People with respiratory conditions say new singing groups are improving their breathing.
People with illnesses including long Covid and asthma are taking part in the Singing for Wellness project.
Charity, Wren Music, said it should also help their overall wellbeing.
A respiratory physiotherapist, who is supporting the charity's project, says singing can help people manage breathlessness.
The project started as a pilot in Torbay in 2018.
pursueing a grant from the National Lottery Community Fund, groups in Okehampton and Honiton have opened.
A charity spokesperson said people can "pay what they feel" to take part.
Paul Wilson, co-founder and community music leader at the charity, has been teaching respiratory patients to control and lengthen their breath using singing.
He said: "We only use 10% of our lungs in everyday life. We are trying to use the other 90% when we sing.
"It's fantastically healthy for people, but mainly we're bringing people together with lived experience of breathlessness so they can actually share things and feel less isolated."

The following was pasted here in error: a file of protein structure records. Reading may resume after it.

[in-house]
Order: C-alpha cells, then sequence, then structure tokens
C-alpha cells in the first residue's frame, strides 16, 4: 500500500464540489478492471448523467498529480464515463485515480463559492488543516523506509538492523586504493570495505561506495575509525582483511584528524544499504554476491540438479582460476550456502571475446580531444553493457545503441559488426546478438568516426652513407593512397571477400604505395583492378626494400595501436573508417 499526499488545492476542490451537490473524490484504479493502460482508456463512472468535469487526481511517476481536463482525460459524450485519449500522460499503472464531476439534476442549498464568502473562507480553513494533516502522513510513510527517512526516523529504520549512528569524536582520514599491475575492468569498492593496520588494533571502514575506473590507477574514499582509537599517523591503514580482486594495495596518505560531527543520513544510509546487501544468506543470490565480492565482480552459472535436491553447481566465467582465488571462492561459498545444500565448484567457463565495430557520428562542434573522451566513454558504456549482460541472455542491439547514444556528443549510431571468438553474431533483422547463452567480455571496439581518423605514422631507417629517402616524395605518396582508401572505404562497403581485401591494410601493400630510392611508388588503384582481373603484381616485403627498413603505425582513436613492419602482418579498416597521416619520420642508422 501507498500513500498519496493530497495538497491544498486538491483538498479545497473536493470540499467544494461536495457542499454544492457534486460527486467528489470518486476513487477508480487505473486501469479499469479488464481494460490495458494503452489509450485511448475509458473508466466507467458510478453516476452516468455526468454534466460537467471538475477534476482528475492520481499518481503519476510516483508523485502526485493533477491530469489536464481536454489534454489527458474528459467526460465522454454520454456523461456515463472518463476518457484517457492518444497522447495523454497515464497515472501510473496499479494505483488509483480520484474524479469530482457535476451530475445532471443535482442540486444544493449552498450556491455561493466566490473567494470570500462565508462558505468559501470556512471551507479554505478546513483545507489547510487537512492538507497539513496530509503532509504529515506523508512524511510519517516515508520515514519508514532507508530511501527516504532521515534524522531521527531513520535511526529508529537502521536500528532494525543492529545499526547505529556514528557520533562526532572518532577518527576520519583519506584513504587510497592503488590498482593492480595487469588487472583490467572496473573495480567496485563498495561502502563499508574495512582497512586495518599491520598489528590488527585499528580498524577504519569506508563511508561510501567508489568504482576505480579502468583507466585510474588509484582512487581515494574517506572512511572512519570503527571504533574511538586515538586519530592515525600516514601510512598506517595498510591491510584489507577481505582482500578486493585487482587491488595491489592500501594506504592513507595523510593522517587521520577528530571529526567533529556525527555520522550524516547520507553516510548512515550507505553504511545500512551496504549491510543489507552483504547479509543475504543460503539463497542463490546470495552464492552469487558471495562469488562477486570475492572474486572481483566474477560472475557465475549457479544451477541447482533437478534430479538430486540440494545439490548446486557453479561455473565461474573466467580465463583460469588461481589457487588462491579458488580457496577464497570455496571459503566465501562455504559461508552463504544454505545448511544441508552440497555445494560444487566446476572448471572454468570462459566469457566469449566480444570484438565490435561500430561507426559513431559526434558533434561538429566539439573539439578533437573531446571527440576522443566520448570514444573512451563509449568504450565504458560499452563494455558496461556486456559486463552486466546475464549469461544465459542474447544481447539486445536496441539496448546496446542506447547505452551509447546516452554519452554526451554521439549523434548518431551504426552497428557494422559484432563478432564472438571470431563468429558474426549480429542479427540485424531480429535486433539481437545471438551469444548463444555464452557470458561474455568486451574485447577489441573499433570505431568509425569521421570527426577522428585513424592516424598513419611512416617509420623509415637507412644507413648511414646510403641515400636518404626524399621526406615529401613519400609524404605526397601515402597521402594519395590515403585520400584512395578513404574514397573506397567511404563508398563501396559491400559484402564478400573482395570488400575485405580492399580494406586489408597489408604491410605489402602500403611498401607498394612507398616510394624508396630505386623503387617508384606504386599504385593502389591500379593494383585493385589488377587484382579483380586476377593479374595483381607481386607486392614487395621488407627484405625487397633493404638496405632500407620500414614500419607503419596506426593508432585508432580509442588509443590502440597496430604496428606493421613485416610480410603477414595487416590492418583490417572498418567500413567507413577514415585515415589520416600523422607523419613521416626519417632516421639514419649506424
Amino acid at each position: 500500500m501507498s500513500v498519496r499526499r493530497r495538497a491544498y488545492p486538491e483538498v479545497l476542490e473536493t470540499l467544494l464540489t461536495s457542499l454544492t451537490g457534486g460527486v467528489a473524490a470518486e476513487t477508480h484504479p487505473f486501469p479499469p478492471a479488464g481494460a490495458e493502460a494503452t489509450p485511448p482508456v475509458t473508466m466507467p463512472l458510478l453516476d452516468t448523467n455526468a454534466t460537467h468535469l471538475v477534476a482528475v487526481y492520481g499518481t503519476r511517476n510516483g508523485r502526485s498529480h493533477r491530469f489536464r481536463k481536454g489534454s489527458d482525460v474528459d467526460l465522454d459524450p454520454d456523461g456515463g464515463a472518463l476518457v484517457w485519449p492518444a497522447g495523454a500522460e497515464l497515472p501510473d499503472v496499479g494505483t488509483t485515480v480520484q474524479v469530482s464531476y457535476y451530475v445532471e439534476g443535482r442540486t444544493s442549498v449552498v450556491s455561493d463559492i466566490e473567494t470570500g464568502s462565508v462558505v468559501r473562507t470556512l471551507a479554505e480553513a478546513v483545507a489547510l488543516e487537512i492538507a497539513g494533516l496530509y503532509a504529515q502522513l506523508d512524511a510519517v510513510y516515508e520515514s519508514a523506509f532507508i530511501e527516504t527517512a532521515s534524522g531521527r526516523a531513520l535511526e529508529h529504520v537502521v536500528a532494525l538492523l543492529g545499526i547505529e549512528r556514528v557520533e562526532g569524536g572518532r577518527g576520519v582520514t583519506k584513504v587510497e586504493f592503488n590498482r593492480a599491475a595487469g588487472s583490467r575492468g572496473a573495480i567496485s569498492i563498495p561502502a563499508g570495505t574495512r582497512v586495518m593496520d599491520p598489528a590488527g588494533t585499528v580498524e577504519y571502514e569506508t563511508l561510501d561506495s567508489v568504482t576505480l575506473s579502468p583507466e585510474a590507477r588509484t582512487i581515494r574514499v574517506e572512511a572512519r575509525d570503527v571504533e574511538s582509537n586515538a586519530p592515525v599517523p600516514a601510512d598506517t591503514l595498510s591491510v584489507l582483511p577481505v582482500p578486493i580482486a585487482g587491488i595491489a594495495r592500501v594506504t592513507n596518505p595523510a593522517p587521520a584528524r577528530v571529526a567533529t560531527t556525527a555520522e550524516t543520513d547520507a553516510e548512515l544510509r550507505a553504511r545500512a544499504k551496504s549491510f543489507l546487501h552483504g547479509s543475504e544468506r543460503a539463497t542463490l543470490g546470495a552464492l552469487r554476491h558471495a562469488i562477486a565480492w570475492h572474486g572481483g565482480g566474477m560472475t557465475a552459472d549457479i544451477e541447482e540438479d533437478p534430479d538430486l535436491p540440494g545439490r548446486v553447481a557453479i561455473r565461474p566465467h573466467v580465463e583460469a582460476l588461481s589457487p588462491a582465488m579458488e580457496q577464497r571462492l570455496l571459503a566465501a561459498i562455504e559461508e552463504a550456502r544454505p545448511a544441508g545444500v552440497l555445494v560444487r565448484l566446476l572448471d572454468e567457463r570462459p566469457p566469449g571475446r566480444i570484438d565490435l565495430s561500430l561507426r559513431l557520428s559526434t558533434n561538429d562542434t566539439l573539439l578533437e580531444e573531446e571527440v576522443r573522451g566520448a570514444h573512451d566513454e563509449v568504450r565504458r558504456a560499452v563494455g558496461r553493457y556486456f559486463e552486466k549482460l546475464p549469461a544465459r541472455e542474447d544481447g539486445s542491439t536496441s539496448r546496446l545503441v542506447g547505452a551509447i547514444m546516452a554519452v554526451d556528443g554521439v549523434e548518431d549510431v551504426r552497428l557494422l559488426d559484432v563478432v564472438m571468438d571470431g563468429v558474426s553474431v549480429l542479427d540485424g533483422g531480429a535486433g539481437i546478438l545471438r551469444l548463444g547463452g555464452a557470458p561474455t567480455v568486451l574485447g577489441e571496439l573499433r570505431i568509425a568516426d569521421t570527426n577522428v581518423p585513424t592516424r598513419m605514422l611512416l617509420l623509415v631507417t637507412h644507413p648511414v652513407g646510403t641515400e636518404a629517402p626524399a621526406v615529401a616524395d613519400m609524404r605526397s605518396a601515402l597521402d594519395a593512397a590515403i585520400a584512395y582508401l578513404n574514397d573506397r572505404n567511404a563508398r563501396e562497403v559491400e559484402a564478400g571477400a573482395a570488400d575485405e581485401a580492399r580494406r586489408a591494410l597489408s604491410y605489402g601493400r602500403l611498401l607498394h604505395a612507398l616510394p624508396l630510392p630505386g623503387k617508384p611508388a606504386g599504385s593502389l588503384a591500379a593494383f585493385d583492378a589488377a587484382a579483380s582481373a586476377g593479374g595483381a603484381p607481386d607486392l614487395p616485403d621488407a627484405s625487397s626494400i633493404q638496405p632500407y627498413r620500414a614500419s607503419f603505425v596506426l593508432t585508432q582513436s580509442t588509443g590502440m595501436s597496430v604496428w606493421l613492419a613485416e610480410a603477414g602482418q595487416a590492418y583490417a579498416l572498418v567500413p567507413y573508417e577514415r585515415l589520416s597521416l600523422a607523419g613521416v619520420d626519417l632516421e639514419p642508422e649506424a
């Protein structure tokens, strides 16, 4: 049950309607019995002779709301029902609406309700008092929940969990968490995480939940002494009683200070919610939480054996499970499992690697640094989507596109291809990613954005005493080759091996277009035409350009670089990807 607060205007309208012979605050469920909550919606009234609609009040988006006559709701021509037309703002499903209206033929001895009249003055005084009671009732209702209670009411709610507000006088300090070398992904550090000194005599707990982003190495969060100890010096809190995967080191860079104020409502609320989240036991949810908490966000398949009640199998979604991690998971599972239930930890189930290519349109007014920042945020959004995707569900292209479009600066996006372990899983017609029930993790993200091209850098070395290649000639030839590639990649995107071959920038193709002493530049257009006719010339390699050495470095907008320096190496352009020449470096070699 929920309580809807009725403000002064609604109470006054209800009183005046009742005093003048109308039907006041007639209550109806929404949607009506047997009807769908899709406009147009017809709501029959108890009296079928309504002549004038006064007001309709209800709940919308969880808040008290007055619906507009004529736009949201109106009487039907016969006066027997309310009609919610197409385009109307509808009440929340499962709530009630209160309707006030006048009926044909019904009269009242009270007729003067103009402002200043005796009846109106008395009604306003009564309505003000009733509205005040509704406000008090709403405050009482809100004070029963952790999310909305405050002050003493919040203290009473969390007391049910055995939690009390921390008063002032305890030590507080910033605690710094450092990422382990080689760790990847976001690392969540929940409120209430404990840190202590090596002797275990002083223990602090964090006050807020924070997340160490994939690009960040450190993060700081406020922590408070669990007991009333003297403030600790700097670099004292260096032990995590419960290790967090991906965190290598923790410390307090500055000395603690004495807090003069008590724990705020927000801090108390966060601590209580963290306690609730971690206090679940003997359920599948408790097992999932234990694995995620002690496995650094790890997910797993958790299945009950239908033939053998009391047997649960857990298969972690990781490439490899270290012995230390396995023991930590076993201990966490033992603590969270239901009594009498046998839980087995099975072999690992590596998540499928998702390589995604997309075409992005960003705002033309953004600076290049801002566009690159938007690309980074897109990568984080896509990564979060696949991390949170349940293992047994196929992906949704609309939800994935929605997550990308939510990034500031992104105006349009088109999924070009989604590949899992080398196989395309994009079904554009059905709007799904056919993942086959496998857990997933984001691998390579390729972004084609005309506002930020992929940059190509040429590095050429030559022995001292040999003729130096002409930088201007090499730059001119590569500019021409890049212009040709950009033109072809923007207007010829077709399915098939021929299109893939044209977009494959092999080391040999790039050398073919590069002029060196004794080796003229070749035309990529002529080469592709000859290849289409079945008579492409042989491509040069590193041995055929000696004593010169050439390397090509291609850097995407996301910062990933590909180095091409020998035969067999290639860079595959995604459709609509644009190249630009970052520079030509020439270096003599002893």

The charity said the Covid-19 pandemic had been an isolating experience for many with chronic lung conditions as many had to shield.
Laraine Carless, who has pulmonary fibrosis, said the singing group had helped her with her breathing.
"It's very depressing having this [condition]â¦. I'm in a wheelchair and can't walk now... but this makes me so happyâ¦
"Since I joined, I do these exercises every morning and it puts me on a happy note."
Stanley Massey, who has chronic obstructive pulmonary disease, was a choir boy at Exeter Cathedral and said the group had reignited his love of music.
"This definitely helps my breathing... I feel a lot better for it... It's not like a choir, it's real fun."
Kathryn Donohue, a respiratory physiotherapist from the University of Plymouth's Faculty of Health has been supporting the project.
She said: "It helps them manage breathlessness, a major disabling factor in respiratory disease...
"The diaphragm becomes dysfunctional and therefore less efficient in some conditions.
"Singing really focuses on the use of the diaphragm, so it's essential to managing their disease, to improve their lung capacity and this then positively impacts on their breathlessness."
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